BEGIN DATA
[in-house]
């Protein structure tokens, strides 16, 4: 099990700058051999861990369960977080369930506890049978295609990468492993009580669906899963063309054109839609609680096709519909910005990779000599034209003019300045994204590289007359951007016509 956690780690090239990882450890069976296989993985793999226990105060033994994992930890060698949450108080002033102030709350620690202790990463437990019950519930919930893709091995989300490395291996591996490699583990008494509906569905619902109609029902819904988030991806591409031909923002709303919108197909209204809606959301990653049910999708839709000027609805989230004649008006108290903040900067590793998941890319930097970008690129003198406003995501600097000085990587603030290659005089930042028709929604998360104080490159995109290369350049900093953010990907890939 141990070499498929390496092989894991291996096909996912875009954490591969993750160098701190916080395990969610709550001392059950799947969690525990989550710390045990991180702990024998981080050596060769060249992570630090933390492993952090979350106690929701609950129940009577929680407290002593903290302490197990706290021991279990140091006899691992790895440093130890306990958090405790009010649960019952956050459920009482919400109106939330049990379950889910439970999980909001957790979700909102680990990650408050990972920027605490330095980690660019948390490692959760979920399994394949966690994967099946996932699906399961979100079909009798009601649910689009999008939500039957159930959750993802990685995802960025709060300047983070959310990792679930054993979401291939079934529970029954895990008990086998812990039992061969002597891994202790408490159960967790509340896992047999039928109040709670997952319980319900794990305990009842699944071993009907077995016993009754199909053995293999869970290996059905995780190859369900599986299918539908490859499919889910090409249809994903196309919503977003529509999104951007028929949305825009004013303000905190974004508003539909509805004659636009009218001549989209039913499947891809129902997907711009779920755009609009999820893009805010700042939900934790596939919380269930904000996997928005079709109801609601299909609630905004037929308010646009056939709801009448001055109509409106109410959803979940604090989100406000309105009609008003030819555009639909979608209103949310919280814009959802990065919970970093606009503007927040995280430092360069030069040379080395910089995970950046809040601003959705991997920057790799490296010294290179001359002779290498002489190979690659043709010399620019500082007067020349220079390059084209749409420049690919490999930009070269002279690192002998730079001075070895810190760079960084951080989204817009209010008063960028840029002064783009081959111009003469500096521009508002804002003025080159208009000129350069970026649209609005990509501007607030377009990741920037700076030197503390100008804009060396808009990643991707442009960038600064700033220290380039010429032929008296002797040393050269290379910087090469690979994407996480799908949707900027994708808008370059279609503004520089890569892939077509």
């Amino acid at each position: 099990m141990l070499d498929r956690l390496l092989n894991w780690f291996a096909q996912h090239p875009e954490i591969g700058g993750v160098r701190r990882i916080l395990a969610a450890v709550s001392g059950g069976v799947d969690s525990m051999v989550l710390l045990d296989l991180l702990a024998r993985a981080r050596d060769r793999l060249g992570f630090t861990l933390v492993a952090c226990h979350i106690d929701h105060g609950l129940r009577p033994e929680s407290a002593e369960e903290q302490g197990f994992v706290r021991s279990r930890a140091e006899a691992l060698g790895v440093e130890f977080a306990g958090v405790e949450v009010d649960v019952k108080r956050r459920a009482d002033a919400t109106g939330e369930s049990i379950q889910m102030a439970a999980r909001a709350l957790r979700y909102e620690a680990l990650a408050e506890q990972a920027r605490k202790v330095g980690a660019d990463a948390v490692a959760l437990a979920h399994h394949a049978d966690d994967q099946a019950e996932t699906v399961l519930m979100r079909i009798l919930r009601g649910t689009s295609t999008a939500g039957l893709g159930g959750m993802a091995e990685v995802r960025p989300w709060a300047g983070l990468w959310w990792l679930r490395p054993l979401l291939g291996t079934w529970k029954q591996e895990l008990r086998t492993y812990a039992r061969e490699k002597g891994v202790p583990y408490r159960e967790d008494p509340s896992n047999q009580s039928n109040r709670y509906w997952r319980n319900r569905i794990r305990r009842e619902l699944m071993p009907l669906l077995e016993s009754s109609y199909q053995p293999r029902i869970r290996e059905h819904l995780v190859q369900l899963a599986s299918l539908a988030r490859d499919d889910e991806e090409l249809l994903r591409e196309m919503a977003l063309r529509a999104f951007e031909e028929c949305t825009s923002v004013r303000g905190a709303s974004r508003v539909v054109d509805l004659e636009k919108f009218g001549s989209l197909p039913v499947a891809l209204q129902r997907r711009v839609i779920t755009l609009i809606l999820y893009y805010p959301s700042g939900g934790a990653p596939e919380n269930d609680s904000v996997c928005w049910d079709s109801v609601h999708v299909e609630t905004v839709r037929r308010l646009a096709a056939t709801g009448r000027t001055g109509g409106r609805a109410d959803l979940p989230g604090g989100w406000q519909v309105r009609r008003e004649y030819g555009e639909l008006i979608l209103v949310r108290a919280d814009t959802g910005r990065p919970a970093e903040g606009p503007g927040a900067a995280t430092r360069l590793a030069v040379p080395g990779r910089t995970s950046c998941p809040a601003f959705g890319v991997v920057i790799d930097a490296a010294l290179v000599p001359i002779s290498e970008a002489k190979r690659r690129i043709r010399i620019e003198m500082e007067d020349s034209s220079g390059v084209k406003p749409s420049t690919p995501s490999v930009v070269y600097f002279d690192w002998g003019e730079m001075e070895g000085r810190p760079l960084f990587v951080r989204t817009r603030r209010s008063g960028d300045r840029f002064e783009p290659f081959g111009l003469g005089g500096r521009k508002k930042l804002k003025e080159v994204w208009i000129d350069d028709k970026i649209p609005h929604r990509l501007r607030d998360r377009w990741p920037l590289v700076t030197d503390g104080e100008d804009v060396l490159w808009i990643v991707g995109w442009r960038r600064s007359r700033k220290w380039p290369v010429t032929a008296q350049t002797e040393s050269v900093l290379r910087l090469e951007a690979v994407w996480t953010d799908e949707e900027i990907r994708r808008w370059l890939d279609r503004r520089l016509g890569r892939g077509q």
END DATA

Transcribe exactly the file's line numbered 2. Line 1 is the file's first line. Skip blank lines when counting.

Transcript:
């Protein structure tokens, strides 16, 4: 099990700058051999861990369960977080369930506890049978295609990468492993009580669906899963063309054109839609609680096709519909910005990779000599034209003019300045994204590289007359951007016509 956690780690090239990882450890069976296989993985793999226990105060033994994992930890060698949450108080002033102030709350620690202790990463437990019950519930919930893709091995989300490395291996591996490699583990008494509906569905619902109609029902819904988030991806591409031909923002709303919108197909209204809606959301990653049910999708839709000027609805989230004649008006108290903040900067590793998941890319930097970008690129003198406003995501600097000085990587603030290659005089930042028709929604998360104080490159995109290369350049900093953010990907890939 141990070499498929390496092989894991291996096909996912875009954490591969993750160098701190916080395990969610709550001392059950799947969690525990989550710390045990991180702990024998981080050596060769060249992570630090933390492993952090979350106690929701609950129940009577929680407290002593903290302490197990706290021991279990140091006899691992790895440093130890306990958090405790009010649960019952956050459920009482919400109106939330049990379950889910439970999980909001957790979700909102680990990650408050990972920027605490330095980690660019948390490692959760979920399994394949966690994967099946996932699906399961979100079909009798009601649910689009999008939500039957159930959750993802990685995802960025709060300047983070959310990792679930054993979401291939079934529970029954895990008990086998812990039992061969002597891994202790408490159960967790509340896992047999039928109040709670997952319980319900794990305990009842699944071993009907077995016993009754199909053995293999869970290996059905995780190859369900599986299918539908490859499919889910090409249809994903196309919503977003529509999104951007028929949305825009004013303000905190974004508003539909509805004659636009009218001549989209039913499947891809129902997907711009779920755009609009999820893009805010700042939900934790596939919380269930904000996997928005079709109801609601299909609630905004037929308010646009056939709801009448001055109509409106109410959803979940604090989100406000309105009609008003030819555009639909979608209103949310919280814009959802990065919970970093606009503007927040995280430092360069030069040379080395910089995970950046809040601003959705991997920057790799490296010294290179001359002779290498002489190979690659043709010399620019500082007067020349220079390059084209749409420049690919490999930009070269002279690192002998730079001075070895810190760079960084951080989204817009209010008063960028840029002064783009081959111009003469500096521009508002804002003025080159208009000129350069970026649209609005990509501007607030377009990741920037700076030197503390100008804009060396808009990643991707442009960038600064700033220290380039010429032929008296002797040393050269290379910087090469690979994407996480799908949707900027994708808008370059279609503004520089890569892939077509």